Monday, July 2, 2012

Mismatched Tires/The Lure of Wider Tires

(apologies to Jan Heine who wrote a post titled "the Lure of Racing Bikes" over at the Bicycle Quarterly blog Off the Beaten Path).

I started out commuting on a Huffy mountain bike, moved up to a Marin Muirwoods with Continental Town Ride 29 X 1.6 tires and now ride it or my Redline Conquest Sport beginner cyclocross bike with 32mm tires to work. I don't think I gave too much thought to tire width when I got the Marin, but I knew the wide tires were a benefit on the city streets compared to a road bike's narrow tires.

I've been riding the Redline to work for at least 1 1/2 years, and by the looks of the front tire, I thought they were lasting pretty good. I'd peer over the handlebars at the front tire and not see any wear.  Then one day I looked under the fender at the back tire and saw with a shock that the top of the tire had almost turned into a slick. First thought was "Guess I should pay closer attention!" (Also thought I should rotate my tires, but Sheldon Brown put an end to that thought in his article Tire Rotation.)

The 32 mm Kenda Eurotreks that came with the Redline worked fine, but had a slightly thick tread pattern that picked up a lot of road vibration on rougher streets. Finally, I could justify getting one of the tires I'd been considering switching to, like the Vittoria Randonneur Cross, Panaracer Pasela Tourguard, Bontrager H2, or Schwalbe Marathon. I also wanted to try a little wider tire for the rougher sections of the city streets I ride on.

In the meantime, I took my bike in for a tune-up, and when I went to pick it up, the rear tire had gone flat and the shop discovered a hole in the sidewall.

That's how I ended up with mismatched tires:
The shop had a 32 mm Bontrager Race tire with a smoother tread than the Kenda's that I decided to give a try, instead of the other tires I'd been thinking about.  It's more of a road bike style tire, and it's smooth and quick. But I don't feel comfortable on corners or gravel patches.  It felt like the tire was slipping around the corners, especially some faster turns I take where there's still some sand left on the streets from winter. And I wasn't sure how well they'd do in the rain.

After a couple weeks I started getting used to them, but still wanted something with a little more tread pattern. And the mismatched look was bothering me (ok I'm a little neurotic), so I broke down and ordered some Pasela Tourguards.  It helped that they're less expensive than the other tires.  I went for a little wider width, 35mm, despite concerns I'd have trouble fitting fenders over them on this bike.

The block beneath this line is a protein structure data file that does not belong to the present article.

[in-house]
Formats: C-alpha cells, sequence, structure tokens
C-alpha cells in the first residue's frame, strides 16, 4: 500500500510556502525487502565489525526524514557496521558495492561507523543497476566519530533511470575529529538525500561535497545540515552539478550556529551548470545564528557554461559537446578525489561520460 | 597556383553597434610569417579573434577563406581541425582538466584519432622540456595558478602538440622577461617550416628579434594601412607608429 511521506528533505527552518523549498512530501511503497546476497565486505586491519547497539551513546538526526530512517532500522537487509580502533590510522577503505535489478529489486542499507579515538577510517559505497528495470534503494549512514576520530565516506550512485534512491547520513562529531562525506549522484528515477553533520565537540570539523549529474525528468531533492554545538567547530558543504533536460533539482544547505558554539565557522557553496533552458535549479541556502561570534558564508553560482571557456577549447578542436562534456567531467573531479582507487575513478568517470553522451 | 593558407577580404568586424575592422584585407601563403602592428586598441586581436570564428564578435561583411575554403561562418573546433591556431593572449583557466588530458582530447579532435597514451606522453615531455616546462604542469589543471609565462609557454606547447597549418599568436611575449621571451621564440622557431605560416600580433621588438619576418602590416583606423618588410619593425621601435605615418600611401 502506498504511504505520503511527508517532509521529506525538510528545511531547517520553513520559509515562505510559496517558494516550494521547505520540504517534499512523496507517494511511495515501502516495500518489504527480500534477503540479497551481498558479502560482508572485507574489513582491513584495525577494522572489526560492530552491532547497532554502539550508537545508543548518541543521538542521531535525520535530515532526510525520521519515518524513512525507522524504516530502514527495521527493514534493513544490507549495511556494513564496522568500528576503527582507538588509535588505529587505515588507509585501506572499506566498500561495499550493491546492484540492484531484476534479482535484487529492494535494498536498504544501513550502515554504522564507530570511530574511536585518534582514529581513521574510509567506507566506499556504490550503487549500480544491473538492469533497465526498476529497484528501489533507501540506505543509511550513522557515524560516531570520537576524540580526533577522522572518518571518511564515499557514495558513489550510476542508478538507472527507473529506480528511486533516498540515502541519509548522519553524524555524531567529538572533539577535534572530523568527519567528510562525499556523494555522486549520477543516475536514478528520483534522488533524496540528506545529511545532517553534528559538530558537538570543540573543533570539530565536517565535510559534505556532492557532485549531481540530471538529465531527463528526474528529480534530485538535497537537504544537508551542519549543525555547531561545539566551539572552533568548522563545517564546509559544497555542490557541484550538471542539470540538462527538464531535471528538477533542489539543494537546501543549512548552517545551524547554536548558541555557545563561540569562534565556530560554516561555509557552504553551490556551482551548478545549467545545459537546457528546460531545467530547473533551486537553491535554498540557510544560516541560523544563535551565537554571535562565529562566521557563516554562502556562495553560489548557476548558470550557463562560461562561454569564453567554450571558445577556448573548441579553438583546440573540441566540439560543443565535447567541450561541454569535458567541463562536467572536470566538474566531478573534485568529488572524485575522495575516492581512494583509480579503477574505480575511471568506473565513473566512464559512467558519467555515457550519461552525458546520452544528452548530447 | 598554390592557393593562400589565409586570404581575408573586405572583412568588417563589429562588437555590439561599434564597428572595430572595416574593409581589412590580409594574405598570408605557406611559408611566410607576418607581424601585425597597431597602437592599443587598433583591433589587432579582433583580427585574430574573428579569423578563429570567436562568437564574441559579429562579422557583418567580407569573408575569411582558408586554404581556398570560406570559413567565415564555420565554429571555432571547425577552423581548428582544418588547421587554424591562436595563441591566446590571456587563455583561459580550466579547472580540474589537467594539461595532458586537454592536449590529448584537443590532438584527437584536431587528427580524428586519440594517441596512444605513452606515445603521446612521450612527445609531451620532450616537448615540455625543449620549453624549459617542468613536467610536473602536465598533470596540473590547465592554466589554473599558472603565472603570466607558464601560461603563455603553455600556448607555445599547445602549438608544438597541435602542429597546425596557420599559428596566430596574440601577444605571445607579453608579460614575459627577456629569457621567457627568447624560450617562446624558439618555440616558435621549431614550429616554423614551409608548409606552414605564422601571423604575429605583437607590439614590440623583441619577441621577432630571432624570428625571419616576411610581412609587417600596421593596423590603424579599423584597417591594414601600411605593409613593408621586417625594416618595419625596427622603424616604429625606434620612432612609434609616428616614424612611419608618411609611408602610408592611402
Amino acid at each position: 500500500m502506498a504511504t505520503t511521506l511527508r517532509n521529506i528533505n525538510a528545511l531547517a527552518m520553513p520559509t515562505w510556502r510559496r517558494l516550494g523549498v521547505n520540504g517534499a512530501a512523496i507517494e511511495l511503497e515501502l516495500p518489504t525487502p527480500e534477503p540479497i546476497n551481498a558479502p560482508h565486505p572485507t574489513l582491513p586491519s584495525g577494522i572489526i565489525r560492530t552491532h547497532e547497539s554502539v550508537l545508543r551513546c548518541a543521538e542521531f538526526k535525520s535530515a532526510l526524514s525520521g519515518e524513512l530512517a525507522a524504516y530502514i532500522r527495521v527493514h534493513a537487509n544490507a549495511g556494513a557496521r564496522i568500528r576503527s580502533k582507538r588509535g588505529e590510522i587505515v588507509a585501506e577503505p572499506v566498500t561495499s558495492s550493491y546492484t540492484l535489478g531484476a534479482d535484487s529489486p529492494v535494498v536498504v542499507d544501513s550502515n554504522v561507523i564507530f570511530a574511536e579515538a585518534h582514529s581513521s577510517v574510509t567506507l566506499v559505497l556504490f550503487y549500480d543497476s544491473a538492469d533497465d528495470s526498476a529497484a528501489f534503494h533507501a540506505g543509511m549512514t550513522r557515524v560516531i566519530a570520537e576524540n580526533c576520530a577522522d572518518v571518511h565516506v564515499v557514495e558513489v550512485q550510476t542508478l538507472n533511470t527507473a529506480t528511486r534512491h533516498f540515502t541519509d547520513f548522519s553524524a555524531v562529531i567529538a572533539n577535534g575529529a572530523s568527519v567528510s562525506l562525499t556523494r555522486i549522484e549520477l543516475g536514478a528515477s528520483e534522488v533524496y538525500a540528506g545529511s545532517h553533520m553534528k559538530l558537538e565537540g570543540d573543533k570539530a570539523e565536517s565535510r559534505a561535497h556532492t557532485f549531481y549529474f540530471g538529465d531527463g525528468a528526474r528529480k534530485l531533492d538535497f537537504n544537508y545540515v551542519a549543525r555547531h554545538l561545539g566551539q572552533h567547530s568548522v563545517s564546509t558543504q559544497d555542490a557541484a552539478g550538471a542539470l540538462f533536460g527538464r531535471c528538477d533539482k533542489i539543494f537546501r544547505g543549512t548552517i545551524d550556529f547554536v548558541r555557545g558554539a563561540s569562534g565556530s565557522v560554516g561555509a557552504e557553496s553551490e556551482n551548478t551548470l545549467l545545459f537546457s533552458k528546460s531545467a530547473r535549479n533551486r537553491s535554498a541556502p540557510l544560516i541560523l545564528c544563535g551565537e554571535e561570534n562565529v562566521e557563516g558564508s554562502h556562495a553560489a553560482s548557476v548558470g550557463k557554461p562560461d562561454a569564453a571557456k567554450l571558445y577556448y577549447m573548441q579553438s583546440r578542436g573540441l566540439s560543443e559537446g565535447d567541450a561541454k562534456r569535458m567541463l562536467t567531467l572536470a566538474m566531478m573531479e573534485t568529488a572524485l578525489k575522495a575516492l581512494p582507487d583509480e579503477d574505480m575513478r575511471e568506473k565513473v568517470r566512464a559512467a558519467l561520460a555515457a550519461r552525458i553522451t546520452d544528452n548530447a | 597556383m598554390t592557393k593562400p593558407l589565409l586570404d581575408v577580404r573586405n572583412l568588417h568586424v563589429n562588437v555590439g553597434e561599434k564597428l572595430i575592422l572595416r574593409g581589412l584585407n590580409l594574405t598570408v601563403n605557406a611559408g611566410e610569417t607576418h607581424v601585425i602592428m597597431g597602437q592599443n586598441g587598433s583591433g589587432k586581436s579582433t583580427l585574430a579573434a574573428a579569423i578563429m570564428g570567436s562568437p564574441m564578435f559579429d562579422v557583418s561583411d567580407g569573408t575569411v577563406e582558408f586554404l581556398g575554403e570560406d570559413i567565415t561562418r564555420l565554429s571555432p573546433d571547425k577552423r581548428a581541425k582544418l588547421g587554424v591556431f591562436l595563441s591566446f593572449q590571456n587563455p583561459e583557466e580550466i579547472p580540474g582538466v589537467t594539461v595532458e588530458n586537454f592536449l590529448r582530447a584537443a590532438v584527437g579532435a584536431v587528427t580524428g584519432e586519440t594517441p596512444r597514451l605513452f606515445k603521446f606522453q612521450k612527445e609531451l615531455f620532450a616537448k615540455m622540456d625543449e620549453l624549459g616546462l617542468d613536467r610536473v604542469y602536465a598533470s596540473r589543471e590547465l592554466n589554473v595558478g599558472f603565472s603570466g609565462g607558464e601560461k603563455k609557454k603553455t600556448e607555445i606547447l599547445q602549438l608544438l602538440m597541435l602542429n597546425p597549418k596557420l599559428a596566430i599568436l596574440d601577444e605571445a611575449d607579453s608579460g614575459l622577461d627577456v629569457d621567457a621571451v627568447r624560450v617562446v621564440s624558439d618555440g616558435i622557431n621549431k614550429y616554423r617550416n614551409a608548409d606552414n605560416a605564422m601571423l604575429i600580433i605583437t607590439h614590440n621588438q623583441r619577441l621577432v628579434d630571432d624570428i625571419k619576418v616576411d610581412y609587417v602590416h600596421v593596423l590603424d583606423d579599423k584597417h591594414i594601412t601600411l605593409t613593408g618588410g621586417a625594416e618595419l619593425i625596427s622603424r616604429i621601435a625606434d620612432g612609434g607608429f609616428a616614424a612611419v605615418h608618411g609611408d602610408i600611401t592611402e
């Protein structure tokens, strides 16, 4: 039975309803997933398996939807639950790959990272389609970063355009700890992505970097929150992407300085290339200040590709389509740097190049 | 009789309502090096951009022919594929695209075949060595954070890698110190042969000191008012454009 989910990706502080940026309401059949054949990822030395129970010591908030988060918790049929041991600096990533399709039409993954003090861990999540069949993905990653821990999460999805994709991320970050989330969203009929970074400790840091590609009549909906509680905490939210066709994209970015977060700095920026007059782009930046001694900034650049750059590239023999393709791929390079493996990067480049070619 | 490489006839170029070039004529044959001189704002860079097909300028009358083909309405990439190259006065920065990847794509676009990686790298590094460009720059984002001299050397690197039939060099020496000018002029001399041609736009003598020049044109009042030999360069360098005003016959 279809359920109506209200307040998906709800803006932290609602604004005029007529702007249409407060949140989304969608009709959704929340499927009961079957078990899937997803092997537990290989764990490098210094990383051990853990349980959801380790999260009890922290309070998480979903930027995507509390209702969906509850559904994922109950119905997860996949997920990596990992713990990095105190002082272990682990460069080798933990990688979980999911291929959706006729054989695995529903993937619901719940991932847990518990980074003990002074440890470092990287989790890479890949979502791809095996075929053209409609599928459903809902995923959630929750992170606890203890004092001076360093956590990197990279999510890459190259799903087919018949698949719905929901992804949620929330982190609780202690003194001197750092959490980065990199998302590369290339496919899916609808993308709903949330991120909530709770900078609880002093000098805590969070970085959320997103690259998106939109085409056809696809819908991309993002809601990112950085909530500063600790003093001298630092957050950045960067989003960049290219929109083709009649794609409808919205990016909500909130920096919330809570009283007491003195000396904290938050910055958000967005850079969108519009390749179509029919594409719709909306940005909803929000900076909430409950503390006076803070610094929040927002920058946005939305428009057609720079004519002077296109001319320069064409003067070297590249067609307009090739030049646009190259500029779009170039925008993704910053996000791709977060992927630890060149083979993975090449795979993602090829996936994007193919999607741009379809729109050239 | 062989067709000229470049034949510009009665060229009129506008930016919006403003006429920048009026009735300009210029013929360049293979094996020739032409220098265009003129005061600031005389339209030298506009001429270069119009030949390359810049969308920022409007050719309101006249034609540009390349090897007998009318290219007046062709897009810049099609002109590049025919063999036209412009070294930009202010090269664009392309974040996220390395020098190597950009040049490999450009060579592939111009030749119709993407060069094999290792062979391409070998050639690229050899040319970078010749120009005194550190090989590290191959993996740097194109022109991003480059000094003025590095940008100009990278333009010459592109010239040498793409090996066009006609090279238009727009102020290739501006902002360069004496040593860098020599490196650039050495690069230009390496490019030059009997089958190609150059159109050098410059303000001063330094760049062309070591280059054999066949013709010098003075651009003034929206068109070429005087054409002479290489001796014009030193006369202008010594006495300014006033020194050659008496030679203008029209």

I cleaned the smudges on the sidewalls after this picture was taken,  even though they'll just get dirty again
They mounted easily, except in the process some black from the tread rubbed off on to my hands and transferred onto the sidewalls. I'm not sure about the sidewalls - they seem a little thin but I was aware of that before I bought them. Reviews are mixed, and some people report they cut easily, but I don't plan on riding off road much on them. Should be ok. I hope.

The writing on the sidewalls state to inflate to 90 psi, but that seems excessive so I inflated them to 80 and took them for a spin last night.  I like them.  Cornered well and the ride was smoother than the Kendas. Not as fast as the Race tires, but I can live with that. They don't list a minimum pressure, but I'm going to try about 65-75 psi and see how that works.

One problem - the tire did rub against the back fender and I'm pretty sure it'll rub against the front also. With some fiddling and trimming I might get the fenders to work, but perhaps this bike is meant for 32's at the widest with fenders.

Bicycle Times Issue 12 has a good review of 12 commuter style tires, including the Bontrager H2, Schwalbe Marathon and Kenda Kwik Trax.

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